Behind freedom's veil, they plot for revolution

February 3, 2006

Hizb ut-Tahrir is targeting Muslims on UK campuses to overthrow our allies, warns former member Shiraz Maher

"The Current Affairs Society? It's just an intellectual platform for discussing Muslim issues."

To student union officials, it all seemed harmless enough: talks on student debt, poverty and drugs. There were no fire-and-brimstone speeches, no condemnation to eternal damnation; merely tempered debate about issues facing Muslim students.

But the society's frequent events were organised by a group committed to reviving an Islamic caliphate and whose views prompted a National Union of Students ban. So it was that at Leeds University I first met members of Hizb ut-Tahrir.

The Government's move to ban Hizb ut-Tahrir after the 7/7 terrorist attacks has prompted some to leap to the group's defence. Gareth Crossman of the campaign group Liberty said: "It is not possible to overstate the implications of criminalising non-violent organisations on the basis of their opinions."

Hizb ut-Tahrir is, after all, ostensibly non-violent and committed to open discussion, so can it really be that dangerous? I suggest that it is.

Since 7/7, the party has dexterously manipulated the debate surrounding the mooted ban, presenting it as a question of free speech - a concept that, ironically, it regards as un-Islamic.

Hizb ut-Tahrir is no paper tiger. It is a revolutionary movement seeking to overthrow governments in the Muslim world, establish a caliphate and then wage jihad on other nations. The mobilisation of British Muslims is an integral part of that vision.

I know because for two years I was a member, recruited while studying for a degree in history. With a presence on campuses across the country, Hizb ut-Tahrir is experienced in avoiding detection. Its members were the architects of the national "Stop Islamophobia" student campaign launched last year. They have also organised seemingly innocuous football tournaments and "welcome dinners" for new Muslim students. Recruiting such members of the UK's emerging middle class is particularly important to Hizb ut-Tahrir.

Although the party's primary role in the UK is to articulate the case for Islam as an alternative to capitalism, such work is intrinsically linked to its wider ambitions. Hizb ut-Tahrir is opposed to every regime in the Muslim world and has orchestrated coup attempts in Jordan, Syria, Iraq, Egypt and Morocco.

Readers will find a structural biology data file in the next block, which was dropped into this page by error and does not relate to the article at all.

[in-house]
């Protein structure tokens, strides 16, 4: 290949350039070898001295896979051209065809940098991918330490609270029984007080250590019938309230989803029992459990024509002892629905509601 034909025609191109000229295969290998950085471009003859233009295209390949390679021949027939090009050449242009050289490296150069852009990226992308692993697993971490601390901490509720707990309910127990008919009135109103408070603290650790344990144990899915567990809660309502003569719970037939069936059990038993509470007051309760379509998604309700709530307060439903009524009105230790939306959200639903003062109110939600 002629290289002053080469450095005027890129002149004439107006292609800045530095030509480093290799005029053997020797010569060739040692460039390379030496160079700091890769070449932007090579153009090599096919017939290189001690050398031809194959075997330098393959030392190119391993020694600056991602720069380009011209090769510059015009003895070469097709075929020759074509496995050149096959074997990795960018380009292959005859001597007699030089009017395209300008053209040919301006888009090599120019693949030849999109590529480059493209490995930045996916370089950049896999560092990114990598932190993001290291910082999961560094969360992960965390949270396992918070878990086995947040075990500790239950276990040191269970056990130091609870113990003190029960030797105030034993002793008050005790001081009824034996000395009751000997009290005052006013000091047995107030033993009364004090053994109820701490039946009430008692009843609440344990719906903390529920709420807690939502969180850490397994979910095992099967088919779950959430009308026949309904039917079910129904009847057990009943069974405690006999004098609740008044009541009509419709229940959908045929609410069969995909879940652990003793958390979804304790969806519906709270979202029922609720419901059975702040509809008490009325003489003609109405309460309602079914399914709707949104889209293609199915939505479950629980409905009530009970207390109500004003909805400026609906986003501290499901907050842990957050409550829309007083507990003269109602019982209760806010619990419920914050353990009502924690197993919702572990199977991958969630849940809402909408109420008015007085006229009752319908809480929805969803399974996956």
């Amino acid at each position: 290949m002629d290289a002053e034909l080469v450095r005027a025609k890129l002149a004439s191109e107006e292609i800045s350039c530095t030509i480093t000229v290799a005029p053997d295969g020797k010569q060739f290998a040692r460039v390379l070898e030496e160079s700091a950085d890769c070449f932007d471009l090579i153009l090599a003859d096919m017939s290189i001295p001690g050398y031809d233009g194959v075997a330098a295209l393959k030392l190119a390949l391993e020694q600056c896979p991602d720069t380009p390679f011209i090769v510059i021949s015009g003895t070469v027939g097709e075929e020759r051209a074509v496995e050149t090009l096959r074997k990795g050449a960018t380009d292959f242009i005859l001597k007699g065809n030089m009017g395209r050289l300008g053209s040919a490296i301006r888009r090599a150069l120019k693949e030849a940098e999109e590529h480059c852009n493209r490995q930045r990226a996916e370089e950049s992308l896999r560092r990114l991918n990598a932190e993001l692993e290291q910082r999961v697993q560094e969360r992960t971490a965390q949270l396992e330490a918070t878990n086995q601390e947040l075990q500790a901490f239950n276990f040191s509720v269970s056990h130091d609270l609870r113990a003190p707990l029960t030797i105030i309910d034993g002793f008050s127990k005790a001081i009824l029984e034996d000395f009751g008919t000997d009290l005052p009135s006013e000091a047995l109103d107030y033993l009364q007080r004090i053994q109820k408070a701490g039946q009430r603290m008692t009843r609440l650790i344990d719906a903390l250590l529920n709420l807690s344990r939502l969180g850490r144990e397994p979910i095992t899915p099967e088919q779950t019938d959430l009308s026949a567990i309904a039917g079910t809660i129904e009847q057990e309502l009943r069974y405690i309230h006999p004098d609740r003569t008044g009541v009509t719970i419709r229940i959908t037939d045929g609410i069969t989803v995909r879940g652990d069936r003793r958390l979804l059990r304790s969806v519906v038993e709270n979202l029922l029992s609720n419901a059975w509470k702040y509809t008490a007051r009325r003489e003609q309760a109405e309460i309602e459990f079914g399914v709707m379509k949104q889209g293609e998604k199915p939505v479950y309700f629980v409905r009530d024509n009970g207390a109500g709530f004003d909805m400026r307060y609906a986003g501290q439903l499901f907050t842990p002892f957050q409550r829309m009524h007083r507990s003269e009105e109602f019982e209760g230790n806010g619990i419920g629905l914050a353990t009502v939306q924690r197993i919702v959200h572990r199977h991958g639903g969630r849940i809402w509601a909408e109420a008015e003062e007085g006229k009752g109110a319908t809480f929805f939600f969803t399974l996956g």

Exiled members who have regrouped in the UK have used the freedoms afforded to them here to seek to springboard their recruits and ideas back into the Muslim world. The effects have been felt most acutely in Pakistan, to which scores of British recruits, born and raised here, have returned since the late 1990s to propagate the party's message and incite the army to sedition.

After the 7/7 terrorist attacks, Pervez Musharraf, the Pakistani President, reacted angrily to suggestions that his country was somehow failing in its obligations to help defeat terrorism. He responded that the British Government "should have done what they have been demanding of us to do - to ban extremist groups like they asked us to do here in Pakistan".

Mr Musharraf's comments underscore a painful reality. With terrorists being just as likely to emerge from the suburbs of Leeds as they are from the madrassas of Lahore, defeating extremism requires a global response. The Government must therefore accept that it has a responsibility to the international community, which means taking action at home, where the mobilisation of British Muslims constitutes the new front line.

Universities must also accept their responsibilities to monitor the recruitment and radicalisation taking place on campus.

While Hizb ut-Tahrir continues to mobilise British Muslims in pursuit of its cause, its threat to global security cannot be understated. Silencing the party is, therefore, not simply a debate about free speech or criminalising alternative opinions. It is about protecting ourselves, and our allies, from the excesses of a totalitarian Islamic movement with grand ambitions.

Hizb ut-Tahrir's openly stated ambition of global conquest sits uncomfortably with its newfound obsession with free speech. A party leaflet from 1999 reads: "In the forthcoming days the Muslims will conquer Rome and the dominion of the (nation) of Muhammad will reach the whole world, and the rule of the Muslims will reach as far as the day and night." It's a world in which freedom of speech, of course, would be notably absent.

Shiraz Maher is the author of a forthcoming book on British Islamism and is a freelance adviser to the BBC on political Islam.

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